Earned media value (EMV) is more robust, but without additional supporting data, it is challenging to contextualize. Sentiment scores are important for understanding the feelings driving a story or identifying a potential risk, but they are often assigned manually, leaving you open to bias. And many important stats, like readership, are calculated differently in different markets.
PR metrics are often viewed in a vacuum, separate from other marketing reporting. But other metrics, especially those around social media engagement, can provide critical context for PR efforts and offer a much clearer picture of what’s working and what’s not.
Many brands are also organized into silos within the same organization, making it hard to share data consistently and quickly, or even come to an agreement on what the data is saying. If your brand can’t integrate PR data with other marketing metrics and share unified reporting across teams, you can’t take action.
I’ve encountered each of those challenges numerous times in my PR career. It’s often been frustrating, but it’s also given me a clear perspective on how to disrupt media monitoring to deliver better, faster results. The future of our industry will feature these key ingredients:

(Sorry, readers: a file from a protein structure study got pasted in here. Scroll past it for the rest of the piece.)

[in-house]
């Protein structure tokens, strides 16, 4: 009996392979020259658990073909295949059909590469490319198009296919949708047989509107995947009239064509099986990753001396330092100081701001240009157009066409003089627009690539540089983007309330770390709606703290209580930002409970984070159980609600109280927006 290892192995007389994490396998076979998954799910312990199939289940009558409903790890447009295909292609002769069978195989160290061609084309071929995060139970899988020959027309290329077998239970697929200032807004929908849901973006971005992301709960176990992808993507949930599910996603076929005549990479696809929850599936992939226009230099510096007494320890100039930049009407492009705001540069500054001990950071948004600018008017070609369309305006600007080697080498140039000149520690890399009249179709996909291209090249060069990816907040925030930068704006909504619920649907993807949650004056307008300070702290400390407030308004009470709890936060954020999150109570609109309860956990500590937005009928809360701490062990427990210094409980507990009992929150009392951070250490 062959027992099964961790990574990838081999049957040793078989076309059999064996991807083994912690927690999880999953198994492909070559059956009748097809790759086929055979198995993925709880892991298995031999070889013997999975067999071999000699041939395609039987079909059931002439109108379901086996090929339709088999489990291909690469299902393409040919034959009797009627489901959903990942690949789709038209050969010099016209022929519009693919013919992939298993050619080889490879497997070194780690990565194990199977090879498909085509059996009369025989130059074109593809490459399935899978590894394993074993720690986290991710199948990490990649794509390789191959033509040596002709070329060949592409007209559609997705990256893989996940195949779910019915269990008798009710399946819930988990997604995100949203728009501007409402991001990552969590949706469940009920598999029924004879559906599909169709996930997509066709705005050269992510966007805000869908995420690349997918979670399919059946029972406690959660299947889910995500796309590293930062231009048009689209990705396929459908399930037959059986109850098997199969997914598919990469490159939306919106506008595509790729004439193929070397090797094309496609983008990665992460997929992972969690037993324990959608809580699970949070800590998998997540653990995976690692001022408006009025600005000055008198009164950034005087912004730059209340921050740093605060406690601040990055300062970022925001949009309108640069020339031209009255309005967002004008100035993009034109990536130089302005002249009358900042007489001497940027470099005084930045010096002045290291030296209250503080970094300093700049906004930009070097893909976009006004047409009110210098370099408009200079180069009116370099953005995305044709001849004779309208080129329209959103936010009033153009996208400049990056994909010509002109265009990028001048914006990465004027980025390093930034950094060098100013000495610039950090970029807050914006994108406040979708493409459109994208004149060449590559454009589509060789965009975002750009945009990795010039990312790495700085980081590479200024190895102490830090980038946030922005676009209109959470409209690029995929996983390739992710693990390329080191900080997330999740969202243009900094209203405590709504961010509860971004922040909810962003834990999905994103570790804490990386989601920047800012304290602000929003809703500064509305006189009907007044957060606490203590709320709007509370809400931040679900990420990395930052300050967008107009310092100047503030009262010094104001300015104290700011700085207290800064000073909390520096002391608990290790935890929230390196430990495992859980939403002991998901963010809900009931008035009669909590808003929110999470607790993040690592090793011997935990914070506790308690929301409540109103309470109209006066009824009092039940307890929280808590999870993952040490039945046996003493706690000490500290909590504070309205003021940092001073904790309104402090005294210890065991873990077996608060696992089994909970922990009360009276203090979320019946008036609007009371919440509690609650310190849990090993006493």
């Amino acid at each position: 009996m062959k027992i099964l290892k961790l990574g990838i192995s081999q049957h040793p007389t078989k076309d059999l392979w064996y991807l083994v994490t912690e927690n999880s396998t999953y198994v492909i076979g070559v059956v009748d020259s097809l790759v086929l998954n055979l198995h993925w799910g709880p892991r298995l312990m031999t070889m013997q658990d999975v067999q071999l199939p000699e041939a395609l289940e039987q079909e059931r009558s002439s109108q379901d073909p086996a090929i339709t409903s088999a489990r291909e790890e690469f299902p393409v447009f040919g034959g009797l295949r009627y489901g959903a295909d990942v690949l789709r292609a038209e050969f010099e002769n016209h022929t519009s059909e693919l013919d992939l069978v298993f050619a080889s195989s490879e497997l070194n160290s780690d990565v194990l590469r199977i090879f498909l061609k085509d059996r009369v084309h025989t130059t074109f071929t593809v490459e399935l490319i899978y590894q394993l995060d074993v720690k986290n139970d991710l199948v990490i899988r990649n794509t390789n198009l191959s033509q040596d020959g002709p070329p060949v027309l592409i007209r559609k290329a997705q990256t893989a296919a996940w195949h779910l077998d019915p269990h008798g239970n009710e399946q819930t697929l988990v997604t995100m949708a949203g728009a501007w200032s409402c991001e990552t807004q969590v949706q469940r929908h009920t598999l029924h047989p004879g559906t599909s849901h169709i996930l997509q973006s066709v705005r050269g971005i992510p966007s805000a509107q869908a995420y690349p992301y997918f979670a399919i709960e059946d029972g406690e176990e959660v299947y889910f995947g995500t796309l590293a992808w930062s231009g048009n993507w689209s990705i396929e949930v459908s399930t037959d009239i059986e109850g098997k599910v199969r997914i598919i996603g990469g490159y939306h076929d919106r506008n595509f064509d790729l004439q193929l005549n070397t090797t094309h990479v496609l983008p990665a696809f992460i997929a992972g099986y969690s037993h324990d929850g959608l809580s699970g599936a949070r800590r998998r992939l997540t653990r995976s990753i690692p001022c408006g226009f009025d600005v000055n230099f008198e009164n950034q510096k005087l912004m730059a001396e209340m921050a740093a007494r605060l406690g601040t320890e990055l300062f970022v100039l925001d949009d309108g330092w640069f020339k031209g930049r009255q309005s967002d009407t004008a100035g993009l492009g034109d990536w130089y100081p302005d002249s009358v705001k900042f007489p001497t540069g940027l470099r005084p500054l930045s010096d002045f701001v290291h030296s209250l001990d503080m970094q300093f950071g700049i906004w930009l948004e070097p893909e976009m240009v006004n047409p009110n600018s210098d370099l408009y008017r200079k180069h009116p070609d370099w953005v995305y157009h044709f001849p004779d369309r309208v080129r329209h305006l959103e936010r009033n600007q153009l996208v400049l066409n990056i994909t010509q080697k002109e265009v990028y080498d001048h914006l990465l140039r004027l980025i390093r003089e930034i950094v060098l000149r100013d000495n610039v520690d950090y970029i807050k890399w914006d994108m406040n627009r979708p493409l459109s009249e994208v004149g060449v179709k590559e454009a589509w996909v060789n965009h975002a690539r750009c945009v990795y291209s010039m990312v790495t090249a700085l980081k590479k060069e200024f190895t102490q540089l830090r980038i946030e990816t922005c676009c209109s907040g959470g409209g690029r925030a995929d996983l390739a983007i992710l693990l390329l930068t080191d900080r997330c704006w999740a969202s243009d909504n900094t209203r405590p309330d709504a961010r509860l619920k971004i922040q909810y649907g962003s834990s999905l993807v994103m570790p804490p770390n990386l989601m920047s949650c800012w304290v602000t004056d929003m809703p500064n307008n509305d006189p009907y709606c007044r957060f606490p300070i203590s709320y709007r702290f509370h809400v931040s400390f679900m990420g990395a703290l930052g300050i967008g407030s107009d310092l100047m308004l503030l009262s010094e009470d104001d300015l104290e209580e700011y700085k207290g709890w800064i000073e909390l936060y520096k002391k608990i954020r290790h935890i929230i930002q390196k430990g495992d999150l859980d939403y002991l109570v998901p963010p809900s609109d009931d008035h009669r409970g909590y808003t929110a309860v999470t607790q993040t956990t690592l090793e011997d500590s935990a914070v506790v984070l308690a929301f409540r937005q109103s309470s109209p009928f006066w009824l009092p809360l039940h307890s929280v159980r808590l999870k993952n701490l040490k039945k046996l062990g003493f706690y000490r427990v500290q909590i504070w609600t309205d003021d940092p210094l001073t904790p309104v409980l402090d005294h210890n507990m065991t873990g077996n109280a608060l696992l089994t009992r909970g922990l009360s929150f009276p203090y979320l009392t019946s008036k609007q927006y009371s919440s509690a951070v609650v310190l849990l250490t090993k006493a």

To take the biggest leap forward requires leveraging technology to the fullest extent of its capability. That starts with automating all the manual coding and process that currently slows us down. Be sure to select a solution that allows you to build (and change as necessary) listening queries so you can capture the broadest scope of insight from the most outlets and channels.
AI is another essential element for your media monitoring strategy. For starters, it breaks down the narrow parameters that restrict analysis by clustering information, so you can better understand the relationships among different kinds of coverage and filter out noisy data to isolate factors most relevant to your brand. AI also learns over time, so you can generate better data and even eliminate bias that comes from manual coding.
Building off a foundation of automation and AI also creates more meaningful metrics for success, allows brands to benchmark against competitors, and generate actionable strategies.
Sentiment scores and EMV are still important, but AI helps you achieve the former without bias and better understand the latter by combining it with more robust measurements like:
Impact score, which adds engagement metrics from news and web outlets to social metrics